Day Eight (Tuesday, April 17th)
We left Queenstown around 10ish Tuesday morning heading northwest for Lake Tekapo. Our road led us right past Kawarau Bridge. How fortuitous! A.J. Hackett – Kiwi, adrenaline junkie, and inventor of bungee jumping (he must be filthy rich now) – opened the world's first commercial bungee site there in 1988. How could we not stop to check it out? The site is impressive. They've built an $8 million bungee site beside the bridge, with a tourist shop, a pricey cafÃ©, and three fantastic viewing platforms. We watched several brave souls take the plunge. It's hilarious to see! There were people from all over the world, at every age, both male and female jumping. According to a fact board inside the bungee site the youngest jumper was 10 and the oldest was in his 90's!!! We hung around for a couple of hours just enjoying the spectacle. Finally Greg worked up the nerve to try it himself. I stood on one of the viewing platforms, camera at the ready. They built the jumping platform at the middle of the bridge. Two guys tie the bungee to the jumper's ankles. It doesn't take long for them to set it all up. Greg was hopping to the edge in no time. Clever lad, he threw himself off the ledge without allowing himself a moment of hesitation. Down he fell and then ˜whoosh!' the elastic snapped him back up. I couldn't help but giggle at Greg swinging and bouncing around the river canyon, arms flailing. Wait till you see the video. Bungee jumping is just so silly. When he stopped bouncing about, two guys in a raft on the river caught him, pulled him into the boat and unbuckled the bungee. The whole experience took less than 5 minutes. Greg says it was worth it, though. Part of me regrets not trying it myself. (*Greg: As I sat getting my ankles bound, I neglected to realize that I was about to hurl myself off of a bridge. Seconds later I found myself at the edge of a small platform. Forty-three metres below me was the water. Scattered throughout my stomach were butterflies telling me that I was insane. Upon being counted down, I gallantly jumped without hesitation. Instantly I swore. For the entire fall one can't feel the bungee cord, and as a result I felt as though I had actually just jumped to my death. Soon after jumping the cord snapped and I enjoyed a rather amusing bounce around the canyon before being lowered into the boat below. The worst part of the whole affair was the long, winding, uphill walk back to the bungee centre. Holly took some excellent video, and I've a DVD of the incident. Hopefully we'll get both up soon. Edit: The DVD clip I have of the jump is down below. You’ll have to wait on Holly’s lovely footage.)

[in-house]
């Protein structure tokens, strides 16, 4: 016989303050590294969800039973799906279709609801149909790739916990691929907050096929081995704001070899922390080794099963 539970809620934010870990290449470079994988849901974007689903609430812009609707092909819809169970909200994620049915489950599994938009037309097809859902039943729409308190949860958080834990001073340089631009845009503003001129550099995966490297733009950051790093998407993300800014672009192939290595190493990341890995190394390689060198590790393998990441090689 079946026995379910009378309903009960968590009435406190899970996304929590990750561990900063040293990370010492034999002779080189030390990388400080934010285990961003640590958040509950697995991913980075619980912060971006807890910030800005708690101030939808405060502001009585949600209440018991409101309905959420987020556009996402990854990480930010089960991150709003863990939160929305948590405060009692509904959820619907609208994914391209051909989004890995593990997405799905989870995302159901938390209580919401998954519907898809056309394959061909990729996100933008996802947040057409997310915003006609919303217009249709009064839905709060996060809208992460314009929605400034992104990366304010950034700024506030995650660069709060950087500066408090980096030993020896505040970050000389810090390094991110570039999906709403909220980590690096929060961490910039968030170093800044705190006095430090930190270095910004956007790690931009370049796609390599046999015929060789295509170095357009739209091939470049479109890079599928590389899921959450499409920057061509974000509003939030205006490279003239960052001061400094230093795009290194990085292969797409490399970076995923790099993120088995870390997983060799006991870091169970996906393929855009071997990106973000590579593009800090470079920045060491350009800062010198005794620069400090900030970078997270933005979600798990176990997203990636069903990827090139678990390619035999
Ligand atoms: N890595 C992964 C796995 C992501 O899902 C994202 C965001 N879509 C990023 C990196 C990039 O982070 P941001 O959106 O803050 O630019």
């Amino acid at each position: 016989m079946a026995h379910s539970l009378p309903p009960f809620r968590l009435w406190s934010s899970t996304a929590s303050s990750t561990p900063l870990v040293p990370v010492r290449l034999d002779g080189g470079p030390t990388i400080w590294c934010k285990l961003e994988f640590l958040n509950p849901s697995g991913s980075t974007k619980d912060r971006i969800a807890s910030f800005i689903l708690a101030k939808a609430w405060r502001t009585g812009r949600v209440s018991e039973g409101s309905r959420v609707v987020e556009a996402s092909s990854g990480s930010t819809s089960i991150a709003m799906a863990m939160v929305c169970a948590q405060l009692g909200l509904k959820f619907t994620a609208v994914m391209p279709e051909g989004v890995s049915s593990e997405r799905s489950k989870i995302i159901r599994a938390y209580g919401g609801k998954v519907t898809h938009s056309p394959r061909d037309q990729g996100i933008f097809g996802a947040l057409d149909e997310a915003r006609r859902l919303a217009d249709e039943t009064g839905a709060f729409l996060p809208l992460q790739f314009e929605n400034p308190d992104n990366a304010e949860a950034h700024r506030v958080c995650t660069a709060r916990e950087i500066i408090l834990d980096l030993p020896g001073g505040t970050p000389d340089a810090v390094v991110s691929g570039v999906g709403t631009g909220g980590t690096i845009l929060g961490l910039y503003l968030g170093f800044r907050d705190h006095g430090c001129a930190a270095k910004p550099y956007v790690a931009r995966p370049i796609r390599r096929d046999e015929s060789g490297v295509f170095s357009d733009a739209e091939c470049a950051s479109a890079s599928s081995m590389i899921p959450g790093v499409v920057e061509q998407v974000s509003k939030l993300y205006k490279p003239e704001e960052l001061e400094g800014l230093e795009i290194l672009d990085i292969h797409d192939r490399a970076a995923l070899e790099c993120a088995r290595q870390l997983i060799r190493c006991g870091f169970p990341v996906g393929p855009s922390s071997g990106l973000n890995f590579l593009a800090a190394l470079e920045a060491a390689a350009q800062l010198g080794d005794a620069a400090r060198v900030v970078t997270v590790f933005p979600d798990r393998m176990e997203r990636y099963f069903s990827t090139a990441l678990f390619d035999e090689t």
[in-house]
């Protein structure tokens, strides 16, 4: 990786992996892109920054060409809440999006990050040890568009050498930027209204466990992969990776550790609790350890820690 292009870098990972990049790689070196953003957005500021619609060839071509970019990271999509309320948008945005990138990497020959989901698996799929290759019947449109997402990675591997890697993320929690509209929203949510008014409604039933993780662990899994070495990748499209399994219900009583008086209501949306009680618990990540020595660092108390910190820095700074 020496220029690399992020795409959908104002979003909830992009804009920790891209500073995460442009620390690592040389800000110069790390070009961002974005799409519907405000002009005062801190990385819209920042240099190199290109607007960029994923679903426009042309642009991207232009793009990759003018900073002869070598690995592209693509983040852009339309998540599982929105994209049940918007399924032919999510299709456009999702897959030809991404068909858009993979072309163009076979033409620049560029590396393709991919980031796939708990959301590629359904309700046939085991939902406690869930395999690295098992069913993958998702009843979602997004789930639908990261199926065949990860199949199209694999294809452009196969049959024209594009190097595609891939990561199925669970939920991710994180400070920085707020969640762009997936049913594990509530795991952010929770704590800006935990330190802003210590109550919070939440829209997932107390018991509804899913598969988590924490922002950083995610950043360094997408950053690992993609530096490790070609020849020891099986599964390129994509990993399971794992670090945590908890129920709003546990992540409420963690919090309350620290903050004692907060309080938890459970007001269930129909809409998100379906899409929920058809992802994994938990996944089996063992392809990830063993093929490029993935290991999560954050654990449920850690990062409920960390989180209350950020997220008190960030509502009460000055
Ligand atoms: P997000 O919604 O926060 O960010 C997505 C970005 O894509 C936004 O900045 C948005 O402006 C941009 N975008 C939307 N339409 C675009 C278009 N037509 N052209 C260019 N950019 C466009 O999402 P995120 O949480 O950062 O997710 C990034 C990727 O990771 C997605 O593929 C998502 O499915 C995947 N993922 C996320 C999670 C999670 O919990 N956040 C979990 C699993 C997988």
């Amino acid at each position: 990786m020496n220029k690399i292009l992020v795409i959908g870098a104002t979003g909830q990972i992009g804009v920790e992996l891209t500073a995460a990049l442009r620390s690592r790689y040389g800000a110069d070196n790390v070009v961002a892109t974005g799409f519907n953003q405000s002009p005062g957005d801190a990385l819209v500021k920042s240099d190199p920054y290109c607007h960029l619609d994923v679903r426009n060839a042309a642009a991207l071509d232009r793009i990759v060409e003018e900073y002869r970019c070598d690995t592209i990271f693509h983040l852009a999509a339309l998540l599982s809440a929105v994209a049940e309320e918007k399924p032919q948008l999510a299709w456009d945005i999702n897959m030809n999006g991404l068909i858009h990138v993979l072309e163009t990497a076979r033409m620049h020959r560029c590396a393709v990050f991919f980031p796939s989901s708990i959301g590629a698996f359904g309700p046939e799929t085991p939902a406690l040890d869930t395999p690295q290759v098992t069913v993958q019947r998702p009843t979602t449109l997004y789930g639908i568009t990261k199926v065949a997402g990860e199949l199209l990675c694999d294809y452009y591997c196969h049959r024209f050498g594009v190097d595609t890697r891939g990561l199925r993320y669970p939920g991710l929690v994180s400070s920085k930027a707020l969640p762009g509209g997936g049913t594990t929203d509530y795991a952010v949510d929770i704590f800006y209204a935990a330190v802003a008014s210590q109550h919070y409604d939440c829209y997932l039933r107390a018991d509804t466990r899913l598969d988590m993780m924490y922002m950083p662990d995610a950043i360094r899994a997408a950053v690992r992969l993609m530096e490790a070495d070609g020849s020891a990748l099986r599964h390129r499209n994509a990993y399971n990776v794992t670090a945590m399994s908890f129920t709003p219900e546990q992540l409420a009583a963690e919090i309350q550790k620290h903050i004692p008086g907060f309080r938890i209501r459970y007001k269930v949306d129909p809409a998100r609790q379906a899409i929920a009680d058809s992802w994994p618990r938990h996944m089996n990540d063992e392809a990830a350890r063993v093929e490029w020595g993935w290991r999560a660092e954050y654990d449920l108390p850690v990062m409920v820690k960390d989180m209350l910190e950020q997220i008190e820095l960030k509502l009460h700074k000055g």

It took us the rest of the afternoon to drive to Lake Tekapo. It was mostly very bare, empty, scrubby brown hill country along the way. We discussed the many interesting facets of bungee jumping. We ate peanuts. We played alphabet games. We took a 2 hour detour up to see Mount Cook. It was funny to think that a few days earlier we were gazing up at the same mountain from the other side, standing on the shore of Lake Matheson. There isn't much in the way of towns in the Mount Cook area. There is an enormous, extravagant resort hotel, The Hermitage, at the end of the highway leading to Mount Cook. It reminded us of The Shining's Overlook Hotel. It is very beautiful up there, but also a bit eerie with the quiet mountains looming all around.